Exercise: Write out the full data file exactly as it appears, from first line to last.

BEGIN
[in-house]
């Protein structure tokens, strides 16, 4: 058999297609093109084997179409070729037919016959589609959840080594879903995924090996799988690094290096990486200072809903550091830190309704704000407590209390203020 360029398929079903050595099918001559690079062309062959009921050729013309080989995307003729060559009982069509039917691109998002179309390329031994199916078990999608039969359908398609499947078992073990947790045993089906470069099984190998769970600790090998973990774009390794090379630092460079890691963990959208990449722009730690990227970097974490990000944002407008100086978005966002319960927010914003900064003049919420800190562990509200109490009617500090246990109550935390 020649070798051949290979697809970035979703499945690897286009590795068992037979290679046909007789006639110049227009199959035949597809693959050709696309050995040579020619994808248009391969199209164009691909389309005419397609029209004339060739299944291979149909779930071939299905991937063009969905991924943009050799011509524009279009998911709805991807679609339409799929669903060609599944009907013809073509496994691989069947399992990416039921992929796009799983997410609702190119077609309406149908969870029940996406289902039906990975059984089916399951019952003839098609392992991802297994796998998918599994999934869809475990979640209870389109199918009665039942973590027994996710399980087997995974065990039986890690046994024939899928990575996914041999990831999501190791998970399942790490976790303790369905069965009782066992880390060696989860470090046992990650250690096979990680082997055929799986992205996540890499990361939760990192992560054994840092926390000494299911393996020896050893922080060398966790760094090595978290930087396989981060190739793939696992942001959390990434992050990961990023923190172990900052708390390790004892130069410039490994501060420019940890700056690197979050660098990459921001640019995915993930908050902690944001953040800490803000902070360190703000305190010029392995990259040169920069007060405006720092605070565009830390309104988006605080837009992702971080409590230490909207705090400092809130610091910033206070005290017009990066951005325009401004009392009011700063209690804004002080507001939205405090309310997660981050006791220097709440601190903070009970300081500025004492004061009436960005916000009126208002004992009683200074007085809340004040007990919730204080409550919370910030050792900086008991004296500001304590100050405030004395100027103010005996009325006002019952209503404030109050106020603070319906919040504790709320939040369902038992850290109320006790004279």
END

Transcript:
[in-house]
């Protein structure tokens, strides 16, 4: 058999297609093109084997179409070729037919016959589609959840080594879903995924090996799988690094290096990486200072809903550091830190309704704000407590209390203020 360029398929079903050595099918001559690079062309062959009921050729013309080989995307003729060559009982069509039917691109998002179309390329031994199916078990999608039969359908398609499947078992073990947790045993089906470069099984190998769970600790090998973990774009390794090379630092460079890691963990959208990449722009730690990227970097974490990000944002407008100086978005966002319960927010914003900064003049919420800190562990509200109490009617500090246990109550935390 020649070798051949290979697809970035979703499945690897286009590795068992037979290679046909007789006639110049227009199959035949597809693959050709696309050995040579020619994808248009391969199209164009691909389309005419397609029209004339060739299944291979149909779930071939299905991937063009969905991924943009050799011509524009279009998911709805991807679609339409799929669903060609599944009907013809073509496994691989069947399992990416039921992929796009799983997410609702190119077609309406149908969870029940996406289902039906990975059984089916399951019952003839098609392992991802297994796998998918599994999934869809475990979640209870389109199918009665039942973590027994996710399980087997995974065990039986890690046994024939899928990575996914041999990831999501190791998970399942790490976790303790369905069965009782066992880390060696989860470090046992990650250690096979990680082997055929799986992205996540890499990361939760990192992560054994840092926390000494299911393996020896050893922080060398966790760094090595978290930087396989981060190739793939696992942001959390990434992050990961990023923190172990900052708390390790004892130069410039490994501060420019940890700056690197979050660098990459921001640019995915993930908050902690944001953040800490803000902070360190703000305190010029392995990259040169920069007060405006720092605070565009830390309104988006605080837009992702971080409590230490909207705090400092809130610091910033206070005290017009990066951005325009401004009392009011700063209690804004002080507001939205405090309310997660981050006791220097709440601190903070009970300081500025004492004061009436960005916000009126208002004992009683200074007085809340004040007990919730204080409550919370910030050792900086008991004296500001304590100050405030004395100027103010005996009325006002019952209503404030109050106020603070319906919040504790709320939040369902038992850290109320006790004279």